MMS Blog

Consider this: Any seasoned machinist or programmer can walk up to a machine and know instantly if something is awry. The problem is that finding those qualified people is increasingly arduous, and most shops need their operators to manage multiple machines.

Imagine getting real-time updates when parts being made on Machine #5 are about to go out of tolerance, or getting notified that the the spindle bearings on VMC #2 will fail in three weeks.

The image gallery above, based on Modern Machine Shop magazine’s Modern Equipment Review Spotlight, features a variety of equipment used in turning applications, including lathes, mill-turns and cutting tools. Swipe through the gallery for details, and follow the caption links for more information about each item.

Products featured in this month’s spotlight comes from these companies: 

The ability to rapidly prototype is a big advantage for start-ups, which often need to quickly iterate on part features and designs to bring the best product to market as fast as possible. A Studio System for metal additive manufacturing from Desktop Metal helped a start-up company produce prototype parts for a new internal combustion engine faster and cheaper than traditional machining methods. It also helped improve the parts overall.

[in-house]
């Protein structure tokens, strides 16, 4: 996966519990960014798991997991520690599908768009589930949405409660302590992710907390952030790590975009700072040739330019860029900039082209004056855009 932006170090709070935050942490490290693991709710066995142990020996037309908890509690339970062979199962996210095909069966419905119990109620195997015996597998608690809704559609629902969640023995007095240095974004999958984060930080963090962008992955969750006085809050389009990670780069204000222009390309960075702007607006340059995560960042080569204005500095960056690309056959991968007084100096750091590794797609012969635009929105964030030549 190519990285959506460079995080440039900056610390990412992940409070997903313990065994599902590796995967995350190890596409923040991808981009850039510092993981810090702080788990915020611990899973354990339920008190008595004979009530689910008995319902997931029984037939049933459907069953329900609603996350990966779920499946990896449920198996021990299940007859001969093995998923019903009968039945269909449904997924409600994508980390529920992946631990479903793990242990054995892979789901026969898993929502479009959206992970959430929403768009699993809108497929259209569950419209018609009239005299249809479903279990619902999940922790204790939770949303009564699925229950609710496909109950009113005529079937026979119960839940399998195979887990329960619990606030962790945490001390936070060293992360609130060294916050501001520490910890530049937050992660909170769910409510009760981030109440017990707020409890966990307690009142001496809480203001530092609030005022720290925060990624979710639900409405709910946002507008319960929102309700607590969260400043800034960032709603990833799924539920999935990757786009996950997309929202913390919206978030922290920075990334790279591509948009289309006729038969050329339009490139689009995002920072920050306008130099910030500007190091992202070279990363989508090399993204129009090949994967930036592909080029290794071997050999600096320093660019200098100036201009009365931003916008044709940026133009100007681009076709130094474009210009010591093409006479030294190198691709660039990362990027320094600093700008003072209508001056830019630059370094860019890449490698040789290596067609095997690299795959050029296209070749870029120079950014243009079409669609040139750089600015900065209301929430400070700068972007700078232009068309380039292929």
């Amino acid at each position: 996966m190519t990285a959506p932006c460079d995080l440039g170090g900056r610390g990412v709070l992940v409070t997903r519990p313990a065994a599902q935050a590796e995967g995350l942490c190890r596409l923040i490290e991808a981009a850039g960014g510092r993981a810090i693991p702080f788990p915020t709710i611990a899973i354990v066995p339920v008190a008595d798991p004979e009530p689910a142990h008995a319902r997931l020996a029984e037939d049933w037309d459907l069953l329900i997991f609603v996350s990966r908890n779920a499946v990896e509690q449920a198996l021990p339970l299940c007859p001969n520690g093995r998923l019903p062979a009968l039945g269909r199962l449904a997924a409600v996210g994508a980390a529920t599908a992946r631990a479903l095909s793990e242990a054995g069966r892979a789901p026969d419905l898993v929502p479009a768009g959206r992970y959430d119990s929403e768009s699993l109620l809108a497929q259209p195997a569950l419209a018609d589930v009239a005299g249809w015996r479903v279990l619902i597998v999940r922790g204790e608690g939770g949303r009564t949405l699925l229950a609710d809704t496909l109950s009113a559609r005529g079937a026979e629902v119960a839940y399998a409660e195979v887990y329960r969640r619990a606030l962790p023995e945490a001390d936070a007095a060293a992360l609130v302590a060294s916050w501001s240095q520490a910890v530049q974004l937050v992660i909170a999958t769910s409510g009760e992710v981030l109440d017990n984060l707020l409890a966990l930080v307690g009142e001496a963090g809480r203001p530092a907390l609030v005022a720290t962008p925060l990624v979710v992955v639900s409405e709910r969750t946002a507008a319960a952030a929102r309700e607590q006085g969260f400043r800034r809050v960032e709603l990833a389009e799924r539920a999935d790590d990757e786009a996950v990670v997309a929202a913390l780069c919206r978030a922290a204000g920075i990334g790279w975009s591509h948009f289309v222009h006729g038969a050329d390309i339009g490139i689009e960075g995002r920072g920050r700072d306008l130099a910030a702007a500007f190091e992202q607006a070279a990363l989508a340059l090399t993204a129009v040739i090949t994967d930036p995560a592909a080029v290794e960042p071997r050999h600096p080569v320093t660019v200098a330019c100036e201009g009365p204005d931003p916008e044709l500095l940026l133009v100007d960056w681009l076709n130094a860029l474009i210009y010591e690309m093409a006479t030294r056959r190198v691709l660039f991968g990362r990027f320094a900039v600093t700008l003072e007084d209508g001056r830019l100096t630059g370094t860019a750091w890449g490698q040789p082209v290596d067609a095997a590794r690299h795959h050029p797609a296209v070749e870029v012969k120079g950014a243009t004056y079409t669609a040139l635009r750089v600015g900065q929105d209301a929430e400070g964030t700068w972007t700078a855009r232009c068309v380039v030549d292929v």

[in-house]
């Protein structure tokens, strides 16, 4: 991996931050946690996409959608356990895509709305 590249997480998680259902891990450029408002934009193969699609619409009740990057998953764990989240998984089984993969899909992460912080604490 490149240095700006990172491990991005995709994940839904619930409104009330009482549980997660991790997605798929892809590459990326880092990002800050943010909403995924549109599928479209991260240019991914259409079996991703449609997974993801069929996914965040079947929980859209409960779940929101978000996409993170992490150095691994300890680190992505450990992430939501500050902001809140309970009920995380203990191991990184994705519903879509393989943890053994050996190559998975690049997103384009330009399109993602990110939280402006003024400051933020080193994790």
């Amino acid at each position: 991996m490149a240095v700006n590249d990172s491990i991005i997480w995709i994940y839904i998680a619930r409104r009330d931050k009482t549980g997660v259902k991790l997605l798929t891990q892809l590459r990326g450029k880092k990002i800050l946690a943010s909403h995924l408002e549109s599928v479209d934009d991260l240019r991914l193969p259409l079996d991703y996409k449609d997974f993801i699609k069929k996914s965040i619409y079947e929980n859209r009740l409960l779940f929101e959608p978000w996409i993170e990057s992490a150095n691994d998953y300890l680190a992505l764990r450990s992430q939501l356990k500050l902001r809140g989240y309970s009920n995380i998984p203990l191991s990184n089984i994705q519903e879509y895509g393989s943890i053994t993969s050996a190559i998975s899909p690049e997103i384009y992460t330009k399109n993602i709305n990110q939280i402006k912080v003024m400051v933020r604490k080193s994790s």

Lumenium is a Virginia-based start-up that is developing a new family of internal combustion engines. The company describes its inverse displacement asymmetrical rotational (IDAR) engine as a novel design for producing powerful, efficient internal combustion. Its geometry is said to permit efficient output from a small, light engine that consumes less fuel and produces lower emissions than traditional internal combustion engines.

Vehicle manufacturers have invested billions of dollars over recent years to develop the cleanest cars, vans and trucks in history. Among other advances, more sophisticated valve trains, turbocharging, transmissions with more gears, and optimized controls have driven emissions from new vehicles to an all-time low. However, many incremental technologies remain sitting on automotive engineering shelves, ready to be deployed.

One example cited by Reiner Jörg, head engineer of machine tool builder Weisser’s R&D department in southern Germany, is polygon couplings or polygon shaft-hub connections that could replace splines and shrink-fit connections.

The United States has lost about 5 million manufacturing jobs since 2000. Is that decline the result of automation, meaning the advance of technology, or trade, which responds to choices in public policy? Susan Houseman does not have the answer, but she says the terms of the debate get muddied. Arguments based on U.S. government manufacturing productivity metrics tend to misinterpret what those metrics measure. In U.S. manufacturing, she says, automation is not doing as much as some claim.

Dr. Houseman is VP and Director of Research with the Upjohn Institute for Employment Research. She gave a talk on manufacturing employment at the most recent MTForecast conference, hosted by AMT–The Association For Manufacturing Technology. She says the problems with productivity numbers relate to the composition of domestic work as well as adjustment factors.

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